One of my colleagues recently asked me, “will a prenup protect me from husband’s child support?” Sorry, but I had to answer her NO; a prenup can’t protect child support payment. No, it can’t, as the issue related to child support and custody can’t be included in the prenup contract.
A prenuptial agreement, also known as a prenup, is a legal document that is entered into by couples before they get married. This document can outline how property and assets will be divided in the event of a divorce and can also include provisions for child support and alimony payments.
In this article, I will discuss three reasons why a prenup can’t protect child support.
Can We Use a Prenup to Keep Child Support Payments: No, for 3 Reasons
#1. Prenup can’t ensure the best interest of the child
Child support is meant to provide financial support for the upbringing and well-being of a child. On the other hand, a prenup only looks at the interests of the divorcing couple. So, even if there is a clause regarding child support in the prenup, the court will not consider it.
Moreover, it’s up to the family court judge to determine what will best serve the child during a divorce, and a prenup will not be able to override this decision.
#2. Child support is typically based on the income of the non-custodial parent:
Child support is typically calculated based on the non-custodial parent’s income and the number of children involved. A prenup will not be able to change this fact or protect a spouse from having to pay child support, regardless of their financial situation.
Further, from a prenup, there is no chance of knowing who will be the non-custodial parent. So, a prenup will not be able to protect one spouse from having to pay child support.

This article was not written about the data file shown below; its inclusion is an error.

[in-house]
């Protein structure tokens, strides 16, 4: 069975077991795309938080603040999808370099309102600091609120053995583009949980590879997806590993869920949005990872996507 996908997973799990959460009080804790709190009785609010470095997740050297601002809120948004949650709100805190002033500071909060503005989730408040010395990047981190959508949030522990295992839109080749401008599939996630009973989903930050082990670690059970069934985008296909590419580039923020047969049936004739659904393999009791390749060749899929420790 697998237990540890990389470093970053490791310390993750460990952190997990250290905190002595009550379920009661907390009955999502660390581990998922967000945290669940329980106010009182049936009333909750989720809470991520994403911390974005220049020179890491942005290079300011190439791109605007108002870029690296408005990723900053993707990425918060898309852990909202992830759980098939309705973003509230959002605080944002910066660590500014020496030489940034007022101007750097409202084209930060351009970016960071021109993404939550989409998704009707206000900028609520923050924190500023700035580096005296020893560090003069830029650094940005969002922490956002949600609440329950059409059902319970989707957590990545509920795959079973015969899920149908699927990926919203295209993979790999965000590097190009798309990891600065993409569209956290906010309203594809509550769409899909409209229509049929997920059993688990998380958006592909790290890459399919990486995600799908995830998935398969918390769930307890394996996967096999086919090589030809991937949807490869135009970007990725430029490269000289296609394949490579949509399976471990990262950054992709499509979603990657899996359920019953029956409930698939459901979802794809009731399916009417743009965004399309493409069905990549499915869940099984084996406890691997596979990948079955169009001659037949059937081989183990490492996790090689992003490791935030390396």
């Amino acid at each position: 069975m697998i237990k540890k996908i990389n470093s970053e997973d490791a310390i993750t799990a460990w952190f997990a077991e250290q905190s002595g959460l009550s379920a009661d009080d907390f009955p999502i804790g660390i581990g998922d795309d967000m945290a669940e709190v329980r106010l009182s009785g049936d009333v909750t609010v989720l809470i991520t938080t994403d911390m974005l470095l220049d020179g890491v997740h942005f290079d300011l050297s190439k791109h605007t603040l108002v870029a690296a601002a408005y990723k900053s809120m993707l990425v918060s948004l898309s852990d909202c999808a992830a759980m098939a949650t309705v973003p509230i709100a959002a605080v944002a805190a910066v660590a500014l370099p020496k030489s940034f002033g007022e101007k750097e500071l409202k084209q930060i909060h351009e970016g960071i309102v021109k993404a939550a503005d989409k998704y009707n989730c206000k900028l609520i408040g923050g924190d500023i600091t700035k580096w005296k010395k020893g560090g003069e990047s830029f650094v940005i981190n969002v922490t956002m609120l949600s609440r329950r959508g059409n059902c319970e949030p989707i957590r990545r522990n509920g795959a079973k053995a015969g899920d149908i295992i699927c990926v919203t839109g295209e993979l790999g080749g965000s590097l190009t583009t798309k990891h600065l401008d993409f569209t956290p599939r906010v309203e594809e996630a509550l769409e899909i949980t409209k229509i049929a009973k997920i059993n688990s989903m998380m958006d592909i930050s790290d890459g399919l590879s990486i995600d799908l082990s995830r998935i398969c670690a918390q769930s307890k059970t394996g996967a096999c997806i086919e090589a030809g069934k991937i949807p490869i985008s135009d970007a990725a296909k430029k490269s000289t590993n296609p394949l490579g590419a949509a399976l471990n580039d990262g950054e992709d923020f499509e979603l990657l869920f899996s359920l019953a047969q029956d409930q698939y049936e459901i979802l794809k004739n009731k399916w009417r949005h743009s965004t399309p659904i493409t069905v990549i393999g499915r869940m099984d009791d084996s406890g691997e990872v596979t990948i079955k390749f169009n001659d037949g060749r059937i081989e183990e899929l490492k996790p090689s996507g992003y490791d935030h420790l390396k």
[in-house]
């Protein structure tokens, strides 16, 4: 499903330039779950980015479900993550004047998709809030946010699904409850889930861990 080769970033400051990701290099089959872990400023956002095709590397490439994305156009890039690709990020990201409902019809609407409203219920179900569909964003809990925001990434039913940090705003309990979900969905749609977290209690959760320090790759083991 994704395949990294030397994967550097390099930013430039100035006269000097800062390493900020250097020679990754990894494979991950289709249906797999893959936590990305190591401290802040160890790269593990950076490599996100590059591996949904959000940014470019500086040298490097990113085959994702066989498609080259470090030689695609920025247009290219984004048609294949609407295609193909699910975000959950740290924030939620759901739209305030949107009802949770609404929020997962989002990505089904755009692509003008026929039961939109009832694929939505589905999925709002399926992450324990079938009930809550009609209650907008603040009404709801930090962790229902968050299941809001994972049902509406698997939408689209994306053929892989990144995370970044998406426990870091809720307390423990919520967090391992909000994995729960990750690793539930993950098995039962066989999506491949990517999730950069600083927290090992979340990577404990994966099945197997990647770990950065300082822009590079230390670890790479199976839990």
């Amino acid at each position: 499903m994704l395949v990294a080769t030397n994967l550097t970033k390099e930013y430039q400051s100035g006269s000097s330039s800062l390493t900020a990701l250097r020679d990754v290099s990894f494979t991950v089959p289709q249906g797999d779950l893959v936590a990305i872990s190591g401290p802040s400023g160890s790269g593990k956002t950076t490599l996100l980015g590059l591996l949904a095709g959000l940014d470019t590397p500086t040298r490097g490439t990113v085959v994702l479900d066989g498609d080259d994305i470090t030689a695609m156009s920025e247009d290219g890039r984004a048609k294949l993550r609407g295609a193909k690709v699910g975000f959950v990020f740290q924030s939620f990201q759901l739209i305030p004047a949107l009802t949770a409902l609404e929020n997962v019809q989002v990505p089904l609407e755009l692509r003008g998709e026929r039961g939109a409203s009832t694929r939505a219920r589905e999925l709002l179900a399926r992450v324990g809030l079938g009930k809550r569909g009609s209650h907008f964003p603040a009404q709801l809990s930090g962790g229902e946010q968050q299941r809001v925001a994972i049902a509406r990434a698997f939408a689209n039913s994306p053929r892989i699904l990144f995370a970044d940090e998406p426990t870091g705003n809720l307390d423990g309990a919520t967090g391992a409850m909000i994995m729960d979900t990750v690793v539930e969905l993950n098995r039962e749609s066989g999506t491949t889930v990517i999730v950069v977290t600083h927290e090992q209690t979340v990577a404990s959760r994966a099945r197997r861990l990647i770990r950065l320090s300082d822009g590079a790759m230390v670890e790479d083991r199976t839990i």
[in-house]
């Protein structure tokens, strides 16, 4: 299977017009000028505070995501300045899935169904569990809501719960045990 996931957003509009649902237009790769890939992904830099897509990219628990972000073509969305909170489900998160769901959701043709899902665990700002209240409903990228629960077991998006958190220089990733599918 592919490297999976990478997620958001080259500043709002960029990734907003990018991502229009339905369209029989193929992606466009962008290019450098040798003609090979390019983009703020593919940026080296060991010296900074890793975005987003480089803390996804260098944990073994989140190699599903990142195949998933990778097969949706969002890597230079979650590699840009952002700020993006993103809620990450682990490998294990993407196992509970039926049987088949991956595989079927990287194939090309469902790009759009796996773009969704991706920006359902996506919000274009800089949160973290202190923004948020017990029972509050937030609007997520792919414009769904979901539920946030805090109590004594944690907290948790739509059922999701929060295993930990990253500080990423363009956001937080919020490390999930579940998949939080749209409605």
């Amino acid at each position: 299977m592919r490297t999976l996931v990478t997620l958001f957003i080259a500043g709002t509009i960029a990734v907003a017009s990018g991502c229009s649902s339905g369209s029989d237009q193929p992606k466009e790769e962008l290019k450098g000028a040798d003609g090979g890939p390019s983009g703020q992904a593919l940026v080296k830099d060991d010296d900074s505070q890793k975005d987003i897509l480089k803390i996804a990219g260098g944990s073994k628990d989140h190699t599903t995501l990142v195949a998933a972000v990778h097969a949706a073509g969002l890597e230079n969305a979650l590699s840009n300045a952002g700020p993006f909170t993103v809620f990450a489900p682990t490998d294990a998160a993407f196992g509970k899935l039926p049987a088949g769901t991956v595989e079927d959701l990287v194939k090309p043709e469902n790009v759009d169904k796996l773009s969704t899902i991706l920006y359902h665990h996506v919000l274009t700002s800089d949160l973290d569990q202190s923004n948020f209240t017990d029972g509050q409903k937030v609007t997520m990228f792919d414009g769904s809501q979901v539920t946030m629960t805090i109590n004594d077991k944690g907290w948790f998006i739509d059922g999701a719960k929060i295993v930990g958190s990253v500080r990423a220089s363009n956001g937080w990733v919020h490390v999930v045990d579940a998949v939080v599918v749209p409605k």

#3. Child support is awarded by the judge of family courts based on the total circumstances:
The amount and type of child support can vary depending on the specific circumstances of each case, such as the income and financial needs of the child, their living arrangements, and any special expenses they may have.
A prenup will not be able to determine or protect a spouse from these factors that could affect their child support payments. Ultimately, it will be up to the family court judge to decide on child support based on what will best serve the child’s needs.
There are three things you cannot include in a prenuptial agreement. The below video about prenuptial agreement might be helpful for you:
Things a Prenuptial Agreement Cannot Contain
A prenuptial agreement is a legal contract entered into by a couple before they marry. The agreement typically outlines how the couple’s assets will be divided in the event of a divorce or death.
While a prenuptial agreement can be a helpful way to protect your assets, there are certain things that it cannot contain. Here are they-
#1. Anything that encourages divorce:
A prenuptial agreement cannot include anything that would encourage divorce. This means that the agreement cannot include clauses that would give one spouse an incentive to divorce, such as a financial bonus for doing so.
#2. Any provision relating to child custody and child support: